Two Siblings Create App to Help Prevent Teen Suicide

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Two Siblings Create App to Help Prevent Teen Suicide

Arcadia Patterson, Contributer

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What if you have depression and feel lonely or scared like you want to commit suicide? There is now an app called “notOk” that allows you to push one button to send a message and your GPS location to 5 pre-selected contacts for when you feel suicidal.

The app was developed by two siblings, Hannah Lucas, 16, and Charlie Lucas, 13. The app launched in January of 2018.

Hannah says the idea for the app came to her during a “really, really dark time” when she was dealing with severe depression and anxiety after being diagnosed with Postural Orthostatic Tachycardia Syndrome (POTS), a chronic illness that causes frequent fainting. Mental health stats reinforce the need for help for teens: depression rates in teens jumped by 63 percent from 2013 to 2016. More than 1.7 million youth with major depressive disorders received no treatment. Mental Health America recognized the notOK app with its 2018 mPower Award. The app, which is also endorsed by Born This Way Foundation and the American Association of Suicidology, is free, but you can opt to pay a $2-per-month sponsorship or make a one-time donation of $10 or $20.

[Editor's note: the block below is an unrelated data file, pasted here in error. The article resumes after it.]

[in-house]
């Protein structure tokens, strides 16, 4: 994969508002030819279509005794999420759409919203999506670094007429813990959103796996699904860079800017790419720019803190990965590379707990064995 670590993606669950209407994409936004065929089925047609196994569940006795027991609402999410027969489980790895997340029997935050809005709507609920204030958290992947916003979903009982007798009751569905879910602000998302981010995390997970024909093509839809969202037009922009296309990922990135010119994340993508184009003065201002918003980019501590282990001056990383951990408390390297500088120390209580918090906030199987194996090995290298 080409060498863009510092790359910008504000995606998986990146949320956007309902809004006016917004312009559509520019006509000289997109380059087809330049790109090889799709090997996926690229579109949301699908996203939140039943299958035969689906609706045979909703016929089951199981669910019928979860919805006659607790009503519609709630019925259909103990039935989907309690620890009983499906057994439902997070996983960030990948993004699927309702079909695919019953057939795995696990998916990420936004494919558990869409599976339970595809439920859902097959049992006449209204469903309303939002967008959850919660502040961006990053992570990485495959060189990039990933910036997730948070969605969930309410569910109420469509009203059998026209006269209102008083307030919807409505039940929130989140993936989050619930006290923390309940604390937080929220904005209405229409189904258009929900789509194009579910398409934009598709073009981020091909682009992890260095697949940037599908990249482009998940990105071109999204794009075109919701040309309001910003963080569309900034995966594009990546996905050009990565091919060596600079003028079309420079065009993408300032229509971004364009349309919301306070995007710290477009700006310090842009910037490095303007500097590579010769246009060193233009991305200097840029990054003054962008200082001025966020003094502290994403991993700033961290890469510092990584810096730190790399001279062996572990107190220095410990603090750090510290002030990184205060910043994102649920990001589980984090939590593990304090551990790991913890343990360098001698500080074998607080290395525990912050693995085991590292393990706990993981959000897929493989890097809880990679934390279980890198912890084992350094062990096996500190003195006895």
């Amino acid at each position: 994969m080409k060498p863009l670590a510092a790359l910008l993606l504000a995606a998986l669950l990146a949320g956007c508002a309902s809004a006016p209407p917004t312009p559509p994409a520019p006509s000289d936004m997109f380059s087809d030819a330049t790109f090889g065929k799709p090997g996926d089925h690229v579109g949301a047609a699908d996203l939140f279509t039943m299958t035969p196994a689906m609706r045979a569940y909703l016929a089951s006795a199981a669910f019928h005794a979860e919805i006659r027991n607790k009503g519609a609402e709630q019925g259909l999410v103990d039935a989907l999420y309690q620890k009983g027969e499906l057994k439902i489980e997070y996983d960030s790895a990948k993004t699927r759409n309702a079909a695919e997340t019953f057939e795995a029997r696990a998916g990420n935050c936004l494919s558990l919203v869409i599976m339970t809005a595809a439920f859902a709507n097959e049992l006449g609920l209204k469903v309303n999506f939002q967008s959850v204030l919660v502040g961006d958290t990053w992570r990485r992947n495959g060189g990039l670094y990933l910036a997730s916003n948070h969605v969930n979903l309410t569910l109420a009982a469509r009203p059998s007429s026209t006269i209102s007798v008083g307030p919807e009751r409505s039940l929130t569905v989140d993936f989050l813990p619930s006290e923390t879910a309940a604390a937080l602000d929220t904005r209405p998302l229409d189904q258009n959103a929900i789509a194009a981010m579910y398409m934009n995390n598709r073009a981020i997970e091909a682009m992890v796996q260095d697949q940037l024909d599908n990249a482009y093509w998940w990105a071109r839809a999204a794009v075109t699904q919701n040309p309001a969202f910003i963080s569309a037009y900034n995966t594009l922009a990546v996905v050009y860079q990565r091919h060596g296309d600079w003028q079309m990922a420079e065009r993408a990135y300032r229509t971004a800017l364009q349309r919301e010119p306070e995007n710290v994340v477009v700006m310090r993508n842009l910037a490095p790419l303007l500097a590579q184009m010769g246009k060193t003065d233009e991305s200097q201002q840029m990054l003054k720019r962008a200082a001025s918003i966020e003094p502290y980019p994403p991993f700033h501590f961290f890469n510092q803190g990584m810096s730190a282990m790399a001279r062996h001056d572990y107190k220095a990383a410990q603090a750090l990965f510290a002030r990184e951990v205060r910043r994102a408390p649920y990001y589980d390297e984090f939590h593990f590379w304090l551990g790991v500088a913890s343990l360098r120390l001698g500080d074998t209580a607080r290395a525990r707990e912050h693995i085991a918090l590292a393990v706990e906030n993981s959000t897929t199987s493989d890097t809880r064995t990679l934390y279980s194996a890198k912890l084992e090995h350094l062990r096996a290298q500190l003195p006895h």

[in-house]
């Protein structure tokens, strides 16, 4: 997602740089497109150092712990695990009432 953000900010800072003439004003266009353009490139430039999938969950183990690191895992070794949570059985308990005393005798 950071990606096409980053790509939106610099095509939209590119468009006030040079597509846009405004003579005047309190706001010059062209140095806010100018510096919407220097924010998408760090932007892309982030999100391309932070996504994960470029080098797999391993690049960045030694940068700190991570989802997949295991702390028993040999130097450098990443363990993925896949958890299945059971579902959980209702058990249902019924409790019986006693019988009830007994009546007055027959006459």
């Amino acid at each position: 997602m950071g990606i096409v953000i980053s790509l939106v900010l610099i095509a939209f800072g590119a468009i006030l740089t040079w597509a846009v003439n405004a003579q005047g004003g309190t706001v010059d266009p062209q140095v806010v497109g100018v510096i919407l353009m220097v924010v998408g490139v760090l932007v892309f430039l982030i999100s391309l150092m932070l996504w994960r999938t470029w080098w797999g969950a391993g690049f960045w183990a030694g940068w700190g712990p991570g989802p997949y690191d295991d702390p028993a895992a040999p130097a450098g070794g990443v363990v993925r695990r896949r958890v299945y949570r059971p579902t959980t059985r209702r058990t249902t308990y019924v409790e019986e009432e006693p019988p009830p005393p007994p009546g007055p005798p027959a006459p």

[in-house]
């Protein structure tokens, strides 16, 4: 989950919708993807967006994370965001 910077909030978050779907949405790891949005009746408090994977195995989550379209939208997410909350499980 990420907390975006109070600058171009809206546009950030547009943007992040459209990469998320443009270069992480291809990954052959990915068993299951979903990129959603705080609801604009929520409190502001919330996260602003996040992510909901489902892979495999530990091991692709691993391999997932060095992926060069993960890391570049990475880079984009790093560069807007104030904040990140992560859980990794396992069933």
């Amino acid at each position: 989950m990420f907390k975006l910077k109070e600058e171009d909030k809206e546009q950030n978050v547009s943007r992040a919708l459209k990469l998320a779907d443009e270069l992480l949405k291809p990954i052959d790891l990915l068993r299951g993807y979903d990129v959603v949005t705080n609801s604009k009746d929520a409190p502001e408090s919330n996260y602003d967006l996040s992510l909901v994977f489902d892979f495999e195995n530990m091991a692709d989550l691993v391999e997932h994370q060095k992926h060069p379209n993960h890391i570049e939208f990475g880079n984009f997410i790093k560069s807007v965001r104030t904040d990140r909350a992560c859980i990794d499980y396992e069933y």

“Peer support makes a difference. It’s very different when you hear “I need help” from someone you know closely,” said Charlie

How did two young kids make this app a reality?

Charlie: “I’ve always been interested in programming. I took coding classes online and me and my sister did a summer camp on coding.”

Hannah: “We went to the library often during summer break doing research on mental health. It was eye-opening. We created the app because we needed it, but the more research we did the more we found out how many people needed it. One in five kids have depression, and that’s just the kids who have talked about it or asked for help.”

How do you know you’re reaching people in need?

Charlie: “I measure success with this app by how many people we have helped, how many people have downloaded it. We’re going to expand to other countries and more languages.”

Hannah: “I have used this app multiple times, both for POTS (because it’s a chronic illness and I still have it) and depression. I still have episodes of depression and it’s still a battle for me. Success is how close we come to truly ending the stigma surrounding mental health issues. I’m always getting direct messages from people saying, “Thank you for sharing your story. Now, I know I’m not alone.” So many people think they’re the only one. When they hear our story they think, Holy crap. She struggles with this too.”

“Initially we created this app because I needed it. After I was diagnosed with POTS, I was bullied. I developed depression and bad anxiety and started to self-harm, said Hannah, “During a suicide attempt my mom came in and found me. She held me, and from that chaos I got the idea. We call this app “my little Phoenix” because it’s something good arising from the ashes.”